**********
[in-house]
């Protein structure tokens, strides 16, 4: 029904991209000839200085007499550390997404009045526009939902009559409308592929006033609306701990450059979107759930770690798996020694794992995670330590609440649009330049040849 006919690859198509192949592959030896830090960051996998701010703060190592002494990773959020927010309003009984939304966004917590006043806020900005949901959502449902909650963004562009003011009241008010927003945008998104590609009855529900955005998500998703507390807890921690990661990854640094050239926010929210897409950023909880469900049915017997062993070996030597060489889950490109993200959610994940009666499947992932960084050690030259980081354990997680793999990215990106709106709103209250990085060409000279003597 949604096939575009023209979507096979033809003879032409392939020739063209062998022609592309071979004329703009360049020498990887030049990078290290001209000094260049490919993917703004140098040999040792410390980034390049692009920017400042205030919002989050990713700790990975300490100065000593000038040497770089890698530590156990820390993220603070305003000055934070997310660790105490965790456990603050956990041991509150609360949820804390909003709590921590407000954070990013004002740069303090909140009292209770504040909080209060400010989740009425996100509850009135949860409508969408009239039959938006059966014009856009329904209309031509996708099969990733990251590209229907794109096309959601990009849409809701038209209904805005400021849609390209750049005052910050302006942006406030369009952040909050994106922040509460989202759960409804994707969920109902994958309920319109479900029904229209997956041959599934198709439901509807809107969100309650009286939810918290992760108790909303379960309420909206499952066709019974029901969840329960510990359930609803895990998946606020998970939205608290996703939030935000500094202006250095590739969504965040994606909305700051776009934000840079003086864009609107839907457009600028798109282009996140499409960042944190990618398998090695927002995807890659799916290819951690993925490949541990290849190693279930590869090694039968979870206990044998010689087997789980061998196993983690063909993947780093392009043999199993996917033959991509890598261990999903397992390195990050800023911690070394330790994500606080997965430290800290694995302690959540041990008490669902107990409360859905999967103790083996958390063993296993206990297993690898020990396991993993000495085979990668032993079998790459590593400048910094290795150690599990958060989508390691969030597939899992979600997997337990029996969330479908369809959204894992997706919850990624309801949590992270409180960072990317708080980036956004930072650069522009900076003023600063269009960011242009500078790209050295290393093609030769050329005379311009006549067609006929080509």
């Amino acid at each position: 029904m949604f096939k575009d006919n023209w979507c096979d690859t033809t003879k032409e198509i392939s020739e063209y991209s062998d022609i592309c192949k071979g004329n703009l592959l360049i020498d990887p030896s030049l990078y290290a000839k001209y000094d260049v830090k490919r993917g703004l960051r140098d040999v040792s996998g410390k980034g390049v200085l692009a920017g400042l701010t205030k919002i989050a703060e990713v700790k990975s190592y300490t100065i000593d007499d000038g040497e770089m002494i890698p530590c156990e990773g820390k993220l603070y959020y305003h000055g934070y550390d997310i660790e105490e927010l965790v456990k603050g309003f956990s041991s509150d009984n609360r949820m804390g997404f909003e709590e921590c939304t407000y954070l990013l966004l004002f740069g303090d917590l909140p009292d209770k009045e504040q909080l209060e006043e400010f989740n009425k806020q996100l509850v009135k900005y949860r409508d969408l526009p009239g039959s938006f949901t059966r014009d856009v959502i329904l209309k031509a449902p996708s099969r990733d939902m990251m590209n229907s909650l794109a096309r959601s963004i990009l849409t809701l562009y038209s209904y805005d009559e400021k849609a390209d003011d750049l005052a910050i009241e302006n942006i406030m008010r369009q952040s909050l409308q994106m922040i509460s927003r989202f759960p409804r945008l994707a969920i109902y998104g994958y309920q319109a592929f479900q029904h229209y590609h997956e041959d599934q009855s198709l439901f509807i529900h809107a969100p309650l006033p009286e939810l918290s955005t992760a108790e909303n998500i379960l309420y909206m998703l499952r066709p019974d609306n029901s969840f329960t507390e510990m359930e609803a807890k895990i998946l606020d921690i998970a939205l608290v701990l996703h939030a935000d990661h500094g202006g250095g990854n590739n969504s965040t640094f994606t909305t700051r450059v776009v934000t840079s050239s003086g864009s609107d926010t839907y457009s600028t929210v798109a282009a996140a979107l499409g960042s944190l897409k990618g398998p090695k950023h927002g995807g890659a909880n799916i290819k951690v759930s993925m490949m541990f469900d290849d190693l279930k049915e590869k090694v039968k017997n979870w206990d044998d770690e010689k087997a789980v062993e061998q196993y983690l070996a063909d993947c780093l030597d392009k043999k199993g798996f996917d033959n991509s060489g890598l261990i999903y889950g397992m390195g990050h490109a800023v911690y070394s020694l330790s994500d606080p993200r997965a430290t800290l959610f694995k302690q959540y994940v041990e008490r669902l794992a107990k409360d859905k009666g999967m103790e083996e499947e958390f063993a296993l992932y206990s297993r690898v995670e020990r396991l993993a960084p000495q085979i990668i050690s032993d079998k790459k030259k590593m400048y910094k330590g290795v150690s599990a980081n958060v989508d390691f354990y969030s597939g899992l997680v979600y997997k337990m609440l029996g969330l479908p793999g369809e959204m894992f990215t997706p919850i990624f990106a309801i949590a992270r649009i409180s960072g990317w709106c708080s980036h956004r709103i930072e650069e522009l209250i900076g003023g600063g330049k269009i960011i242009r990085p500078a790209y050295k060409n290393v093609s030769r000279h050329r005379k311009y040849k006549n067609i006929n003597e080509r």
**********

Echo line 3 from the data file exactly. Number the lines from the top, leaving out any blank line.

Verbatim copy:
């Amino acid at each position: 029904m949604f096939k575009d006919n023209w979507c096979d690859t033809t003879k032409e198509i392939s020739e063209y991209s062998d022609i592309c192949k071979g004329n703009l592959l360049i020498d990887p030896s030049l990078y290290a000839k001209y000094d260049v830090k490919r993917g703004l960051r140098d040999v040792s996998g410390k980034g390049v200085l692009a920017g400042l701010t205030k919002i989050a703060e990713v700790k990975s190592y300490t100065i000593d007499d000038g040497e770089m002494i890698p530590c156990e990773g820390k993220l603070y959020y305003h000055g934070y550390d997310i660790e105490e927010l965790v456990k603050g309003f956990s041991s509150d009984n609360r949820m804390g997404f909003e709590e921590c939304t407000y954070l990013l966004l004002f740069g303090d917590l909140p009292d209770k009045e504040q909080l209060e006043e400010f989740n009425k806020q996100l509850v009135k900005y949860r409508d969408l526009p009239g039959s938006f949901t059966r014009d856009v959502i329904l209309k031509a449902p996708s099969r990733d939902m990251m590209n229907s909650l794109a096309r959601s963004i990009l849409t809701l562009y038209s209904y805005d009559e400021k849609a390209d003011d750049l005052a910050i009241e302006n942006i406030m008010r369009q952040s909050l409308q994106m922040i509460s927003r989202f759960p409804r945008l994707a969920i109902y998104g994958y309920q319109a592929f479900q029904h229209y590609h997956e041959d599934q009855s198709l439901f509807i529900h809107a969100p309650l006033p009286e939810l918290s955005t992760a108790e909303n998500i379960l309420y909206m998703l499952r066709p019974d609306n029901s969840f329960t507390e510990m359930e609803a807890k895990i998946l606020d921690i998970a939205l608290v701990l996703h939030a935000d990661h500094g202006g250095g990854n590739n969504s965040t640094f994606t909305t700051r450059v776009v934000t840079s050239s003086g864009s609107d926010t839907y457009s600028t929210v798109a282009a996140a979107l499409g960042s944190l897409k990618g398998p090695k950023h927002g995807g890659a909880n799916i290819k951690v759930s993925m490949m541990f469900d290849d190693l279930k049915e590869k090694v039968k017997n979870w206990d044998d770690e010689k087997a789980v062993e061998q196993y983690l070996a063909d993947c780093l030597d392009k043999k199993g798996f996917d033959n991509s060489g890598l261990i999903y889950g397992m390195g990050h490109a800023v911690y070394s020694l330790s994500d606080p993200r997965a430290t800290l959610f694995k302690q959540y994940v041990e008490r669902l794992a107990k409360d859905k009666g999967m103790e083996e499947e958390f063993a296993l992932y206990s297993r690898v995670e020990r396991l993993a960084p000495q085979i990668i050690s032993d079998k790459k030259k590593m400048y910094k330590g290795v150690s599990a980081n958060v989508d390691f354990y969030s597939g899992l997680v979600y997997k337990m609440l029996g969330l479908p793999g369809e959204m894992f990215t997706p919850i990624f990106a309801i949590a992270r649009i409180s960072g990317w709106c708080s980036h956004r709103i930072e650069e522009l209250i900076g003023g600063g330049k269009i960011i242009r990085p500078a790209y050295k060409n290393v093609s030769r000279h050329r005379k311009y040849k006549n067609i006929n003597e080509r």